But not this time.
Election day went as it should – people voted, the results were decisive, no significant numbers of people were disenfranchised and, at the end of the night, America had a new president.
Barack Obama won in parts of the south and west, where Democrats have not even competed in years.
|Obama secured votes from a wide array of demographics [GALLO/GETY]
He won the support of female, black, Hispanic, rich, poor, young, old, liberal and moderate groups to end the night as President-Elect.
"The coalition Obama assembled proved as modern as the technology his campaign employed," wrote Ben Smith and Jonathan Martin of The Politico, a Washington DC newspaper.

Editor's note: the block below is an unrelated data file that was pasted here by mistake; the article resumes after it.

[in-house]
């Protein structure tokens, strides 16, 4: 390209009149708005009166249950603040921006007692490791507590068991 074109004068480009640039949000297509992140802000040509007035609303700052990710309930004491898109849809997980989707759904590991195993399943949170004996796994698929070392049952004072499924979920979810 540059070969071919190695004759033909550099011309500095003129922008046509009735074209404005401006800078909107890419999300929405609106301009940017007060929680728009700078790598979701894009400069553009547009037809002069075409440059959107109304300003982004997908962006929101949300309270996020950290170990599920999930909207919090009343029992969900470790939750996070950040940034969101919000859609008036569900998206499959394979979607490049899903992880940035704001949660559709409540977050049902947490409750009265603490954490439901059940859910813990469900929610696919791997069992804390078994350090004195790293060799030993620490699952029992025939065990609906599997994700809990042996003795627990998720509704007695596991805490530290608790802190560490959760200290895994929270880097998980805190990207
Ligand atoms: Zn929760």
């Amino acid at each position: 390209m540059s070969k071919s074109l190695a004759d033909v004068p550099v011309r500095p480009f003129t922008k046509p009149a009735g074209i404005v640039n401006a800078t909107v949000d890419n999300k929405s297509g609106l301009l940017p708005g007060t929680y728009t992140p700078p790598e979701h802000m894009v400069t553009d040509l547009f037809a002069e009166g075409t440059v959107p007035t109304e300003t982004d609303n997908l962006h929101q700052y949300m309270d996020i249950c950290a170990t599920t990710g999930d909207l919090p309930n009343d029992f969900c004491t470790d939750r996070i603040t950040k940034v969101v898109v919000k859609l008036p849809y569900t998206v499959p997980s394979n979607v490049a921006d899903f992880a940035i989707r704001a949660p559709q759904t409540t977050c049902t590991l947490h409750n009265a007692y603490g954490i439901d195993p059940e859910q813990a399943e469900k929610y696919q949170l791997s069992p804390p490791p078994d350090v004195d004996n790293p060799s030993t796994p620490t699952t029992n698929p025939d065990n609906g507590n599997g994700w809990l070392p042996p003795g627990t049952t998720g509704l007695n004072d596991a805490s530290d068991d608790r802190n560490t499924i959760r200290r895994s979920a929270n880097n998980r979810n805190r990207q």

They won because they played the game better than their opponent, they said.
The New York Times said Obama was "nothing short of a phenomenon".
John Dickerson, of Slate.com, wrote that the Democratic campaign continued to play the game better even at its victory rally.
"It was presidential. Gone were the blue placards from countless rallies. Instead, American flags waved," he wrote.
In other words, even the crowd was choreographed to be presidential, instead of partisan.
Seventy-seven days lie between Election Day and the Inauguration on January 20.
We already know the Obama transition team is buzzing away on how to deal with the problems in the US economy.
Doyle McManus, of the Los Angeles Times, wrote that Obama's aides believe "the best way to get an Obama administration off on the right foot ... is through early, eye-catching successes".
That sounds like a tax cut. The big stuff will have to wait.